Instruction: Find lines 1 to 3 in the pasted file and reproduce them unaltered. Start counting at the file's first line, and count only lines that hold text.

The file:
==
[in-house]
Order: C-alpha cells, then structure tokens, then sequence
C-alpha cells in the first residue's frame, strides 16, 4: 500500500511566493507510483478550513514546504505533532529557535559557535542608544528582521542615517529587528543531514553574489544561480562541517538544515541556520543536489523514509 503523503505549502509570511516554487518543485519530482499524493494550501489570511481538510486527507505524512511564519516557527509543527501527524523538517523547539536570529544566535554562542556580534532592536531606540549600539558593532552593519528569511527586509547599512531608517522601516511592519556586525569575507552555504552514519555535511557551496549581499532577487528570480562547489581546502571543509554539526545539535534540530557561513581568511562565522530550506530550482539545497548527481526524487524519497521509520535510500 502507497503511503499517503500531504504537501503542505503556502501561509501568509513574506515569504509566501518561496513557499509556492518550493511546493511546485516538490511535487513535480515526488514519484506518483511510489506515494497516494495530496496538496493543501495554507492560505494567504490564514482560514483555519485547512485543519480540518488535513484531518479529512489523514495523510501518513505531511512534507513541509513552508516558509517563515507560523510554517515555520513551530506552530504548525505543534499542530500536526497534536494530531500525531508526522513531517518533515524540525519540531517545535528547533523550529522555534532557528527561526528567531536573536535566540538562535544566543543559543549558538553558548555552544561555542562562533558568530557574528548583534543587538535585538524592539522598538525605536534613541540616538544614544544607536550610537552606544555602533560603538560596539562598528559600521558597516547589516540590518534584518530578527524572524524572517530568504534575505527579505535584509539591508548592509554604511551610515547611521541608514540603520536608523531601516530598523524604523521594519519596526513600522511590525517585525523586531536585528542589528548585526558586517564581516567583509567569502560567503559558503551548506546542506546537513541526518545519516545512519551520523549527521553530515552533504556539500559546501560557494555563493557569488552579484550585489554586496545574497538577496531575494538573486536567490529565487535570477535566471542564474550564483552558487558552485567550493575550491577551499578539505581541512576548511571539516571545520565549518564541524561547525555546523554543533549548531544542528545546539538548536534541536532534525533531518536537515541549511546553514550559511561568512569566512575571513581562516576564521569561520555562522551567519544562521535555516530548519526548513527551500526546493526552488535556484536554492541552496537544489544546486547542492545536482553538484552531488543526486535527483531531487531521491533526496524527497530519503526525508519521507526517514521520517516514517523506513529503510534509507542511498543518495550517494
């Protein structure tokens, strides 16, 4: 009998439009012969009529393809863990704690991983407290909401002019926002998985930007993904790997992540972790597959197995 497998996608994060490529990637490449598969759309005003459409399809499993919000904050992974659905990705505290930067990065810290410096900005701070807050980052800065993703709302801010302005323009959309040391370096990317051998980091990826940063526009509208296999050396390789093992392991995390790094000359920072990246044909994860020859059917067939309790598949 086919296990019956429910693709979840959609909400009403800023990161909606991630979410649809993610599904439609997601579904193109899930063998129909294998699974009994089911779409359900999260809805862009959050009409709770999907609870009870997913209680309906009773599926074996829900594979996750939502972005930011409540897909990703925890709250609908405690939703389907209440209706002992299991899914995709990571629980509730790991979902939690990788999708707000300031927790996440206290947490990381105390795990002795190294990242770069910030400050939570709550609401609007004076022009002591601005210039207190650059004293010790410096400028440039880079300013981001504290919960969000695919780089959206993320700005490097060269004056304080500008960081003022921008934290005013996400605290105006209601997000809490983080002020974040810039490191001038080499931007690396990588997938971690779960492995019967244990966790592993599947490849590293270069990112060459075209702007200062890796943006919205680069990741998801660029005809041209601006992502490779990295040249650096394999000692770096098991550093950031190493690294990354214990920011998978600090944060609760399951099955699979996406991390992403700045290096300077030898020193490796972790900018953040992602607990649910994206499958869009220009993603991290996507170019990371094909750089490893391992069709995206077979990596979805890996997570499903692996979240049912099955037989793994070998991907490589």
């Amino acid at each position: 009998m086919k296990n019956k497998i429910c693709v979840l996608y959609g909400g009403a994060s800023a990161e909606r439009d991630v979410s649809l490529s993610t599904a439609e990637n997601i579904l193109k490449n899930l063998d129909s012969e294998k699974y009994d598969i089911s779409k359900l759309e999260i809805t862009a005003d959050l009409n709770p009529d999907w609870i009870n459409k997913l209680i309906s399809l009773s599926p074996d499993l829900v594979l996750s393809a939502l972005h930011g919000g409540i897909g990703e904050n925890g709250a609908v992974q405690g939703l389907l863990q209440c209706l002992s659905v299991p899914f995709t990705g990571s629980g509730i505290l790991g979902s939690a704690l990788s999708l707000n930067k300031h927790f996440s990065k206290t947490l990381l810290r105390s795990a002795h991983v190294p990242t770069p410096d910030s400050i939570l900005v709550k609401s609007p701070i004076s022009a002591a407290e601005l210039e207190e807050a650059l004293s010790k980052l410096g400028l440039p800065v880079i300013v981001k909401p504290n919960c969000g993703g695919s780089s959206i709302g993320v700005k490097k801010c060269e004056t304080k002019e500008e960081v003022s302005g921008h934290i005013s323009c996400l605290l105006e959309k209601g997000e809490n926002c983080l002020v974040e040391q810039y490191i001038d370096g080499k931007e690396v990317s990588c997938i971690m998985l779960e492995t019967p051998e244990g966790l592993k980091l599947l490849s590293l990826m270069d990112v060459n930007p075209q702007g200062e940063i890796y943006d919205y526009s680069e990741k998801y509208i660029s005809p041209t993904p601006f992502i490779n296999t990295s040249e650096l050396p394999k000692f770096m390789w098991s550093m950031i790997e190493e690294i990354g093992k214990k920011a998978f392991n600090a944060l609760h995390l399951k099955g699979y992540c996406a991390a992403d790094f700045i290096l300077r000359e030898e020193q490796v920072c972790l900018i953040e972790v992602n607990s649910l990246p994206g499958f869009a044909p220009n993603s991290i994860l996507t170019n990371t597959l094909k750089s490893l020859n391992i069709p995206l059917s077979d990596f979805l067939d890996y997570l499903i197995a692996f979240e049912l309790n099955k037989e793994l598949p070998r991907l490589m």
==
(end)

[in-house]
Order: C-alpha cells, then structure tokens, then sequence
C-alpha cells in the first residue's frame, strides 16, 4: 500500500511566493507510483478550513514546504505533532529557535559557535542608544528582521542615517529587528543531514553574489544561480562541517538544515541556520543536489523514509 503523503505549502509570511516554487518543485519530482499524493494550501489570511481538510486527507505524512511564519516557527509543527501527524523538517523547539536570529544566535554562542556580534532592536531606540549600539558593532552593519528569511527586509547599512531608517522601516511592519556586525569575507552555504552514519555535511557551496549581499532577487528570480562547489581546502571543509554539526545539535534540530557561513581568511562565522530550506530550482539545497548527481526524487524519497521509520535510500 502507497503511503499517503500531504504537501503542505503556502501561509501568509513574506515569504509566501518561496513557499509556492518550493511546493511546485516538490511535487513535480515526488514519484506518483511510489506515494497516494495530496496538496493543501495554507492560505494567504490564514482560514483555519485547512485543519480540518488535513484531518479529512489523514495523510501518513505531511512534507513541509513552508516558509517563515507560523510554517515555520513551530506552530504548525505543534499542530500536526497534536494530531500525531508526522513531517518533515524540525519540531517545535528547533523550529522555534532557528527561526528567531536573536535566540538562535544566543543559543549558538553558548555552544561555542562562533558568530557574528548583534543587538535585538524592539522598538525605536534613541540616538544614544544607536550610537552606544555602533560603538560596539562598528559600521558597516547589516540590518534584518530578527524572524524572517530568504534575505527579505535584509539591508548592509554604511551610515547611521541608514540603520536608523531601516530598523524604523521594519519596526513600522511590525517585525523586531536585528542589528548585526558586517564581516567583509567569502560567503559558503551548506546542506546537513541526518545519516545512519551520523549527521553530515552533504556539500559546501560557494555563493557569488552579484550585489554586496545574497538577496531575494538573486536567490529565487535570477535566471542564474550564483552558487558552485567550493575550491577551499578539505581541512576548511571539516571545520565549518564541524561547525555546523554543533549548531544542528545546539538548536534541536532534525533531518536537515541549511546553514550559511561568512569566512575571513581562516576564521569561520555562522551567519544562521535555516530548519526548513527551500526546493526552488535556484536554492541552496537544489544546486547542492545536482553538484552531488543526486535527483531531487531521491533526496524527497530519503526525508519521507526517514521520517516514517523506513529503510534509507542511498543518495550517494